The two economists would be happy to know that on our second visit to the school, students were receiving antiparasitics.  Giving out free deworming medicines is one of Karlan’s and Appel’s top seven recommendations for improving the lives of people who are poor.  That’s being done at the Fondwa school.

All this thinking brings me to a somewhat funny story.  If you read our post about the new Fondwa school’s opening, you know that the photo at the beginnng of this post is the new Fondwa school building from the front courtyard.

A few days after that photo, we were back in Fondwa, looking down into the valley from a new vantage point,.  This is what we saw:

school from afar

Yes, a bright blue roof on a large building in the middle of the valley.  At first glance, we had no idea what it was.

school roof

After a few seconds,  we realized we were looking at the roof of the new school.  (Yes, it’s pretty obvious to you, dear reader, given the way I’ve shown you the photos.)

We had no idea, from being out in front and inside the new building, that the roof was bright blue.

I think this could be an extended metaphor for what is good and not so good about Karlan’s and Appel’s book.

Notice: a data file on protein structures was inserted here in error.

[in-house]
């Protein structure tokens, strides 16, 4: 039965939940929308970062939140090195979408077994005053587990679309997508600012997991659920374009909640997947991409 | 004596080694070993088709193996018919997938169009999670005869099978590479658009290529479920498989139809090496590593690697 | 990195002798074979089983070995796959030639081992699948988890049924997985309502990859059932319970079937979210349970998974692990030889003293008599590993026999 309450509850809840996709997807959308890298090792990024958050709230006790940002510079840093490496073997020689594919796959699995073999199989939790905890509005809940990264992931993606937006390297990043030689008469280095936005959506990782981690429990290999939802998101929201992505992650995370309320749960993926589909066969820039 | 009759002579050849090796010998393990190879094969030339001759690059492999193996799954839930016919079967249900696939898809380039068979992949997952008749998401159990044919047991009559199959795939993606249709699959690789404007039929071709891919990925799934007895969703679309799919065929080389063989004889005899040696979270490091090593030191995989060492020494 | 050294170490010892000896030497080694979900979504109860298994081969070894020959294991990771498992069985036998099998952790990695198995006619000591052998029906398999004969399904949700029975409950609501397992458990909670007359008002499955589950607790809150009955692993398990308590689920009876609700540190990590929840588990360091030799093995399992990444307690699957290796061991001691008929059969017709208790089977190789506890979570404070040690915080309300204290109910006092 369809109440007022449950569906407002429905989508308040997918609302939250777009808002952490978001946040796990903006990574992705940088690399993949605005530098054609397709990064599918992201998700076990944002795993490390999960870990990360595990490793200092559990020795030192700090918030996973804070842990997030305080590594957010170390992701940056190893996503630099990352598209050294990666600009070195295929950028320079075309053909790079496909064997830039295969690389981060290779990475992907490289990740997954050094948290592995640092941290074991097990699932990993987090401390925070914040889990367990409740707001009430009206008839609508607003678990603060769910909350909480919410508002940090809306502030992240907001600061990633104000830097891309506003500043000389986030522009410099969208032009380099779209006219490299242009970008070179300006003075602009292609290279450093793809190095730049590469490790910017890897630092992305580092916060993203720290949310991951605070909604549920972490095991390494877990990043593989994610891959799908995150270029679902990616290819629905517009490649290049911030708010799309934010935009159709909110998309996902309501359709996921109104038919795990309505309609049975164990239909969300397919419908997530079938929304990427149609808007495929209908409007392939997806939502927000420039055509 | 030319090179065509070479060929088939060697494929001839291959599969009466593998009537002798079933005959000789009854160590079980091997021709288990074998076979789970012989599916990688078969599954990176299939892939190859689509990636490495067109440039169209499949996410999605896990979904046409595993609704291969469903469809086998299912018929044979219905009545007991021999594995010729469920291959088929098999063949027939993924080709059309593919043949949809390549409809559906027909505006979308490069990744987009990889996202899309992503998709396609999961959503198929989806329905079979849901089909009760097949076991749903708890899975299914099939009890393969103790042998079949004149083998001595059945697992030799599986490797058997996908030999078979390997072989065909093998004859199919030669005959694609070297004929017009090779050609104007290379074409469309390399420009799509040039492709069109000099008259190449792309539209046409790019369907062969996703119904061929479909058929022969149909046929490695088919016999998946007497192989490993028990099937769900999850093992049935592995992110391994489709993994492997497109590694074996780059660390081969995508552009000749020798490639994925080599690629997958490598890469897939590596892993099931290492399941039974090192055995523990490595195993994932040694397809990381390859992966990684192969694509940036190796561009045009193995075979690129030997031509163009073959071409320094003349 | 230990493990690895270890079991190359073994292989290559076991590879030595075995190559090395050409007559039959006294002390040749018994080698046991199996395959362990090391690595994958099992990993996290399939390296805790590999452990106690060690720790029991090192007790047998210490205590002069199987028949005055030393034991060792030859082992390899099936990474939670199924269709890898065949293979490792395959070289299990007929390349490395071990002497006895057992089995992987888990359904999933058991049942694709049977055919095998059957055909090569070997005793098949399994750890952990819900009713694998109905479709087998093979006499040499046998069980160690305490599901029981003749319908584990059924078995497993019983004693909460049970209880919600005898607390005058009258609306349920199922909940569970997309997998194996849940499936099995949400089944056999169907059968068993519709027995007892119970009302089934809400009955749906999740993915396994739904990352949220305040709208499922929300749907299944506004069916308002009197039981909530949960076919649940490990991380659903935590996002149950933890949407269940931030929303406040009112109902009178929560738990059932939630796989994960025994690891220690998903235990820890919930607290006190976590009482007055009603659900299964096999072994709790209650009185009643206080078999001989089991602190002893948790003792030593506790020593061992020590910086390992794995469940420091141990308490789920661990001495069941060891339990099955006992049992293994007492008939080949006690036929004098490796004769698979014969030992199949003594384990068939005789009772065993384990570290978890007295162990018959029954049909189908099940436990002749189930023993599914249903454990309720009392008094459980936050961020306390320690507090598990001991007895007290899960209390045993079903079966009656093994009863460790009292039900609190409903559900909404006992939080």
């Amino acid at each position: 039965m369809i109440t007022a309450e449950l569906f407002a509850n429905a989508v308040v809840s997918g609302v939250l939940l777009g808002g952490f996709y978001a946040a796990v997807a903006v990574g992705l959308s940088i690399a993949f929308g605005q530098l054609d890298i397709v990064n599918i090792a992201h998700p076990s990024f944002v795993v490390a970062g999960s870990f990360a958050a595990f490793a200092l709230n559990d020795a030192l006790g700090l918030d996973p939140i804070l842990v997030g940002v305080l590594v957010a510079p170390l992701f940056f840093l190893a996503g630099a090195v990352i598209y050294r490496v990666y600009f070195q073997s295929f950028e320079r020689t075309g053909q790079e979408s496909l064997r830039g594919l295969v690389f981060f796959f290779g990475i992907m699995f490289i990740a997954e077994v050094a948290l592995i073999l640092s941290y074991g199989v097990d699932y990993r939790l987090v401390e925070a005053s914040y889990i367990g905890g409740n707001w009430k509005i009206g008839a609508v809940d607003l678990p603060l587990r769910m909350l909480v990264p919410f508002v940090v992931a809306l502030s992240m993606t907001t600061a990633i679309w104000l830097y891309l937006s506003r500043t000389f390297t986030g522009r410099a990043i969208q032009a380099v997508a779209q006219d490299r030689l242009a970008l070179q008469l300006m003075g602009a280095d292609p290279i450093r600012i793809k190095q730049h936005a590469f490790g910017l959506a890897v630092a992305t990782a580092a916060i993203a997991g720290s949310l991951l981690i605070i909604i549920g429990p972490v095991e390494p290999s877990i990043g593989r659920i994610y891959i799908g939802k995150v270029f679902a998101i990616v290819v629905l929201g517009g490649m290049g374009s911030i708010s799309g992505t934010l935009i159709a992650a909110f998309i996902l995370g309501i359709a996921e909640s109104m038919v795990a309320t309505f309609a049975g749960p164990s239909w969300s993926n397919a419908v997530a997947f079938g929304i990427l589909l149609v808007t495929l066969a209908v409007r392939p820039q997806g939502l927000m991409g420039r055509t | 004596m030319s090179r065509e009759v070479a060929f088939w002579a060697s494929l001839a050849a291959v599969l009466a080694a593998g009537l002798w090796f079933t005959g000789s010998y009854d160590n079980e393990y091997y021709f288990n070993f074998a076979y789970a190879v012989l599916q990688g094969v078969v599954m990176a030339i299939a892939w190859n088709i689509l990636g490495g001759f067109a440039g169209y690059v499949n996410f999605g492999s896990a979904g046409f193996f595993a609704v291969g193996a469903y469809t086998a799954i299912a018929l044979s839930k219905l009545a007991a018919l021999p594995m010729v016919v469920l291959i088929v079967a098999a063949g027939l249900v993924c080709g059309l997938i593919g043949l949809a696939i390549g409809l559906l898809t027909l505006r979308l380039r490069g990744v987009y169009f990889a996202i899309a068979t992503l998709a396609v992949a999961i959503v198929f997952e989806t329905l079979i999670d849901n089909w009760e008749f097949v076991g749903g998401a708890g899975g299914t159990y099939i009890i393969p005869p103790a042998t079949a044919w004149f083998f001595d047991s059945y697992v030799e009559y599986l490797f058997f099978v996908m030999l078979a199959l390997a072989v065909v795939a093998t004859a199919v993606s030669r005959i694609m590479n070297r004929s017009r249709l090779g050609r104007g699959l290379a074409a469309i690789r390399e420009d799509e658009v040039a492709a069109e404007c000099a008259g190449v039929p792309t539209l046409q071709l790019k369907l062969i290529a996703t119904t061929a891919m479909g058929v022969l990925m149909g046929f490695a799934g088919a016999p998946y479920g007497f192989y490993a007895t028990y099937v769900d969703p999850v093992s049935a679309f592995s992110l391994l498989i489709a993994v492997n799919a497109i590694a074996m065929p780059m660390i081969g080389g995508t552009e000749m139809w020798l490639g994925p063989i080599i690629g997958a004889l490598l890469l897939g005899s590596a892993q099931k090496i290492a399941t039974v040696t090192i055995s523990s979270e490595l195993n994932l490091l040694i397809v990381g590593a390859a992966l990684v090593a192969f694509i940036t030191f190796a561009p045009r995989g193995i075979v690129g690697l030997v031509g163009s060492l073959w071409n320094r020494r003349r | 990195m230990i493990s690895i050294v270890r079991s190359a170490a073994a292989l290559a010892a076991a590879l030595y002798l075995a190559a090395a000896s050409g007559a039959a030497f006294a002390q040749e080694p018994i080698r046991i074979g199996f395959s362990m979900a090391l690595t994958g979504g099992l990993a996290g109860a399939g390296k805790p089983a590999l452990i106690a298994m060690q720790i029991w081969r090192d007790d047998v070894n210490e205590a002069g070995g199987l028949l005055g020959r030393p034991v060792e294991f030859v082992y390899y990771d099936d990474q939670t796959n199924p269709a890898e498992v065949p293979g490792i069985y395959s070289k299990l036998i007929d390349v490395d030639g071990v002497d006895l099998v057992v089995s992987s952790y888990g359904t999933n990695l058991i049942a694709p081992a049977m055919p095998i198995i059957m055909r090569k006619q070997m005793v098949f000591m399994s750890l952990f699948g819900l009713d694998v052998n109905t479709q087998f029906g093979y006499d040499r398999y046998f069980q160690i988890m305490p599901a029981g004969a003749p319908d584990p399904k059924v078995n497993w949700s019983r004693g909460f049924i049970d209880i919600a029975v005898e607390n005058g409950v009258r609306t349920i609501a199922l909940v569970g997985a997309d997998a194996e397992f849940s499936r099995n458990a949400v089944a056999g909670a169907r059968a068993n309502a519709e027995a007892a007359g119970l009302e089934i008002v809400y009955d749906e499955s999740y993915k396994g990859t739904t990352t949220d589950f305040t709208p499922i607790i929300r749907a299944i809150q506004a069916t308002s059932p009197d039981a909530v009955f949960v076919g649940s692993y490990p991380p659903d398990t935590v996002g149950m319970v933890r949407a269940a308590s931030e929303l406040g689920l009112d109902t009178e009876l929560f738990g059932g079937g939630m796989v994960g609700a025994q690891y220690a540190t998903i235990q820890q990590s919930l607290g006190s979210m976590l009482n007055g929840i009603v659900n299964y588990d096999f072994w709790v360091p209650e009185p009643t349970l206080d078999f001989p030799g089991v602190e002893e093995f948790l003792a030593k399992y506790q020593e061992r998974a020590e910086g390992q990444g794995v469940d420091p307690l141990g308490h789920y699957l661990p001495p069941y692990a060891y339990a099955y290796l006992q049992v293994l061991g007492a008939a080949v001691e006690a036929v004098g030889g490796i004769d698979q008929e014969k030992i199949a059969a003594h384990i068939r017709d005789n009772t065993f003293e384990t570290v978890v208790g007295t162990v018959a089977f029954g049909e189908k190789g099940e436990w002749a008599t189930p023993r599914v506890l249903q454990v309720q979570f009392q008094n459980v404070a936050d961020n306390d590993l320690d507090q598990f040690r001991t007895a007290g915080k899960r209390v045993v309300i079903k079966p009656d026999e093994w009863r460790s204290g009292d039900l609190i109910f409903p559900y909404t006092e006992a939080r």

Do we know what we are looking at?  And, are we smart enough to measure what it is we need to know?

For example, how do we measure the effect of the blue roof, a key architectural element that some people miss because of their perspective (or lack thereof).

When you live in a steep mountain valley, the color of your roof matters.  So many people can see it from afar.  And the color of the school roof is “Fondwa blue,” the color of Fondwa school uniforms.  It was carefully chosen – oversized “school spirit.”

kids

Would Karlan and Appel be thinking about the intangible effects of the new school building on the Fondwa comunity?  How important are these effects in improving quality of life for their students?

I’m guessing the people across the Fondwa valley are very proud of their new blue roof.

Even if they don’t walk all the way down the hill to see the new ironwork, the beautiful block laying, the new desks and book shelves, and the many, many children in attendance, they know the new school represents a rebirth from the 2010 earthquake.  And it’s a rebirth in a building that’s more beautiful than what existed before the disaster.

I wonder if Karlan and Appel would be able to figure out a way to measure the satisfaction the community must feel after working so hard, when there have been so many other urgent demands since the earthquake, for the sake of their young people.

And how about all the donors who raised the funds to purchase the building materials and pay the workmen?  How do we measure their pleasure, in giving kids who have very little, a place to receive an education?

Yes, it takes more than good intentions to fight poverty.  But there is a huge blessing from those same good intentions.  May we all feel them and and enjoy them.